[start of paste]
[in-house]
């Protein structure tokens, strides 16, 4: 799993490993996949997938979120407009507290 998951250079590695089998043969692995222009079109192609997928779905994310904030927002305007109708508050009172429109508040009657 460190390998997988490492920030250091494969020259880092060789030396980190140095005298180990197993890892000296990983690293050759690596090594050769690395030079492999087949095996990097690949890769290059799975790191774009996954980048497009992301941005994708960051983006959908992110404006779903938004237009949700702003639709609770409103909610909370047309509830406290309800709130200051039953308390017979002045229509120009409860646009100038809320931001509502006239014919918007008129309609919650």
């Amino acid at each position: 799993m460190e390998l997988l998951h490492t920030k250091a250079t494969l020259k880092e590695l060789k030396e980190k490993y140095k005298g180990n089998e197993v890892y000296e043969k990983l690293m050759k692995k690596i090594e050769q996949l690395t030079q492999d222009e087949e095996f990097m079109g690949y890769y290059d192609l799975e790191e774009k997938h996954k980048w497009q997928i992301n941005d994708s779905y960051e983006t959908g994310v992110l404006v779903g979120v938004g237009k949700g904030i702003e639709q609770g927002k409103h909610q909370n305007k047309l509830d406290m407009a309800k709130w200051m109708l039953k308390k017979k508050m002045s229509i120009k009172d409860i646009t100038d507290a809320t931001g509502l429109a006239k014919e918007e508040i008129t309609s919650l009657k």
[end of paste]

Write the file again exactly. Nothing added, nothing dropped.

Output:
[in-house]
């Protein structure tokens, strides 16, 4: 799993490993996949997938979120407009507290 998951250079590695089998043969692995222009079109192609997928779905994310904030927002305007109708508050009172429109508040009657 460190390998997988490492920030250091494969020259880092060789030396980190140095005298180990197993890892000296990983690293050759690596090594050769690395030079492999087949095996990097690949890769290059799975790191774009996954980048497009992301941005994708960051983006959908992110404006779903938004237009949700702003639709609770409103909610909370047309509830406290309800709130200051039953308390017979002045229509120009409860646009100038809320931001509502006239014919918007008129309609919650």
């Amino acid at each position: 799993m460190e390998l997988l998951h490492t920030k250091a250079t494969l020259k880092e590695l060789k030396e980190k490993y140095k005298g180990n089998e197993v890892y000296e043969k990983l690293m050759k692995k690596i090594e050769q996949l690395t030079q492999d222009e087949e095996f990097m079109g690949y890769y290059d192609l799975e790191e774009k997938h996954k980048w497009q997928i992301n941005d994708s779905y960051e983006t959908g994310v992110l404006v779903g979120v938004g237009k949700g904030i702003e639709q609770g927002k409103h909610q909370n305007k047309l509830d406290m407009a309800k709130w200051m109708l039953k308390k017979k508050m002045s229509i120009k009172d409860i646009t100038d507290a809320t931001g509502l429109a006239k014919e918007e508040i008129t309609s919650l009657k």